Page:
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Claudia Gundacker
Assoc. Prof. Priv. Doz. Mag. Dr. Claudia Gundacker

Center for Pathobiochemistry and Genetics (Institute of Medical Genetics )
Position: Associate Professor

ORCID: 0000-0003-4093-3780
T +43 1 56503

Further Information


Environmental Health; Environmental Pollutants; Genetics, Medical; Placenta

Research group(s)

Research interests

My research interest is in Reproduction Toxicology and Environmental Health with emphasis on metabolism and transport of metals (mercury, iron, lead, and cadmium) and per- and polyfluoralkyl substances (PFAS) across the human placenta. In search of proteins that mediate placental kinetics, i.e., uptake, distribution, biotransformation, and efflux of the substances, we combine Human Biomonitoring and genotyping with basic research on placental in vitro models. The aim is to identify genetic variants related to placental dysfunctions and pregnancy diseases.


Techniques, methods & infrastructure

Human Biomonitoring, Genotyping, Molecular biology, Cell culture, Placental primary cells, Trace element analysis (AFS, AAS)


Selected publications

  1. Forsthuber, M. et al. (2022) ‘Perfluorooctane sulfonic acid (PFOS) inhibits vessel formation in a human 3D co-culture angiogenesis model (NCFs/HUVECs)’, Environmental Pollution, 293, p. 118543. Available at:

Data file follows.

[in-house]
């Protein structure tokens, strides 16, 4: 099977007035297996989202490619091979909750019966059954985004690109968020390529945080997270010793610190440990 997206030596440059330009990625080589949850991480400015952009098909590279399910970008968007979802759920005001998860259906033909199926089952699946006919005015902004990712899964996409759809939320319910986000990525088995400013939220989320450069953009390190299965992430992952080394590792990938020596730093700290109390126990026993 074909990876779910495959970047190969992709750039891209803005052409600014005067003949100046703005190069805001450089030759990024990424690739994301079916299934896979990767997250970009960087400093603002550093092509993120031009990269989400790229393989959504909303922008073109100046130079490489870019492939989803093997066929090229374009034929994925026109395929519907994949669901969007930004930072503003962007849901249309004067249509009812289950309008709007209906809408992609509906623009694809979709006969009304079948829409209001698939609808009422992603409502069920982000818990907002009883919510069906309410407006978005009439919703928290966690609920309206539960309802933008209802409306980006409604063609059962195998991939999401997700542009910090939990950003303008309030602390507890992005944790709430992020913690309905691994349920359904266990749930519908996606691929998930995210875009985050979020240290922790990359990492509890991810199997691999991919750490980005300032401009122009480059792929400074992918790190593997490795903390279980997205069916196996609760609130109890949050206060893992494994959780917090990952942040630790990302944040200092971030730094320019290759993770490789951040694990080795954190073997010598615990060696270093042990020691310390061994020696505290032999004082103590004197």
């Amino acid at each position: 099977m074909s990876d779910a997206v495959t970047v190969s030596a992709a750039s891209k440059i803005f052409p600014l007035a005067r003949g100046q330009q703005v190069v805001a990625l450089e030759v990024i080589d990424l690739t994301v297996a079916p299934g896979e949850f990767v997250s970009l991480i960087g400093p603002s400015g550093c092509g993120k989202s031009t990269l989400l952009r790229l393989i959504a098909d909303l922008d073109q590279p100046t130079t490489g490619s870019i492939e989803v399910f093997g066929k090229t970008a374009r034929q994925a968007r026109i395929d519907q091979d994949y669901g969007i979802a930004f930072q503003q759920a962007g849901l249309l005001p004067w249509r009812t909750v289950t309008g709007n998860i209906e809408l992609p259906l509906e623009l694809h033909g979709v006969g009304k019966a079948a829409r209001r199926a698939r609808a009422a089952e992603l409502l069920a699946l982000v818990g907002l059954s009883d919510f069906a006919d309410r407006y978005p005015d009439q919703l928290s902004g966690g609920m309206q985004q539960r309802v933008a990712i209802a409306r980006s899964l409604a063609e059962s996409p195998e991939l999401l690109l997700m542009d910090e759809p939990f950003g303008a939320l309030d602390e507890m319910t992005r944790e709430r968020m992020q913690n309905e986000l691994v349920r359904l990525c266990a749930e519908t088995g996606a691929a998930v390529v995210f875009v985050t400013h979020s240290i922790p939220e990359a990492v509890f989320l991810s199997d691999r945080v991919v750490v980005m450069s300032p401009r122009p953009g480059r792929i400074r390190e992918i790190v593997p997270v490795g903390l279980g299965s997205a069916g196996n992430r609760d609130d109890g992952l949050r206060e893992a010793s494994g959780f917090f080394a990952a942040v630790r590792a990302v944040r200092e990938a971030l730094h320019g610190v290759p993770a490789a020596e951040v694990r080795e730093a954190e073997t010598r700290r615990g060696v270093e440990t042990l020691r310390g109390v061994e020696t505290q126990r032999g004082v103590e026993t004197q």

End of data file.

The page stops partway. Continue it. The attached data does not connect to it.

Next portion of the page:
2. Gundacker, C. et al., 2021. Gene Variants Determine Placental Transfer of Perfluoroalkyl Substances (PFAS), Mercury (Hg) and Lead (Pb), and Birth Outcome: Findings From the UmMuKi Bratislava-Vienna Study. Frontiers in Genetics, 12. Available at:
  3. Gundacker, C. & Ellinger, I., 2020. The unique applicability of the human placenta to the Adverse Outcome Pathway (AOP) concept: the placenta provides fundamental insights into human organ functions at multiple levels of biological organization. Reproductive Toxicology, 96, pp.273–281. Available at:
  4. Granitzer, S. et al., 2020. In vitro function and in situ localization of Multidrug Resistance-associated Protein (MRP)1 (ABCC1) suggest a protective role against methyl mercury-induced oxidative stress in the human placenta. Archives of Toxicology, 94(11), pp.3799–3817. Available at:
  5. Widhalm, R. et al., 2020. Human placental cell line HTR-8/SVneo accumulates cadmium by divalent metal transporters DMT1 and ZIP14. Metallomics, 12(11), pp.1822–1833. Available at: